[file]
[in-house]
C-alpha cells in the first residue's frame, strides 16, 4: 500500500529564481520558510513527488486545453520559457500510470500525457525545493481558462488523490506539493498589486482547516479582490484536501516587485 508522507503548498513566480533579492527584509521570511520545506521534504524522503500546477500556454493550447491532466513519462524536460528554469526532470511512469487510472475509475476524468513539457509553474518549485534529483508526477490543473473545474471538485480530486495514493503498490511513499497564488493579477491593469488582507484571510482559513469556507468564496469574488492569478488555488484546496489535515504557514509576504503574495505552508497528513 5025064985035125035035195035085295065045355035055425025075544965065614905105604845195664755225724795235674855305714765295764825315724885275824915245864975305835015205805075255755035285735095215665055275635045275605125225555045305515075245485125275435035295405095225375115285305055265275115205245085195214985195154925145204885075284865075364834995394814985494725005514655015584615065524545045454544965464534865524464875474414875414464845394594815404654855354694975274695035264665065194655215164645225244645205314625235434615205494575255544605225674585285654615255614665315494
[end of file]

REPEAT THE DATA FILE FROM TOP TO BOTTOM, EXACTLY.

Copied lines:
[in-house]
C-alpha cells in the first residue's frame, strides 16, 4: 500500500529564481520558510513527488486545453520559457500510470500525457525545493481558462488523490506539493498589486482547516479582490484536501516587485 508522507503548498513566480533579492527584509521570511520545506521534504524522503500546477500556454493550447491532466513519462524536460528554469526532470511512469487510472475509475476524468513539457509553474518549485534529483508526477490543473473545474471538485480530486495514493503498490511513499497564488493579477491593469488582507484571510482559513469556507468564496469574488492569478488555488484546496489535515504557514509576504503574495505552508497528513 5025064985035125035035195035085295065045355035055425025075544965065614905105604845195664755225724795235674855305714765295764825315724885275824915245864975305835015205805075255755035285735095215665055275635045275605125225555045305515075245485125275435035295405095225375115285305055265275115205245085195214985195154925145204885075284865075364834995394814985494725005514655015584615065524545045454544965464534865524464875474414875414464845394594815404654855354694975274695035264665065194655215164645225244645205314625235434615205494575255544605225674585285654615255614665315494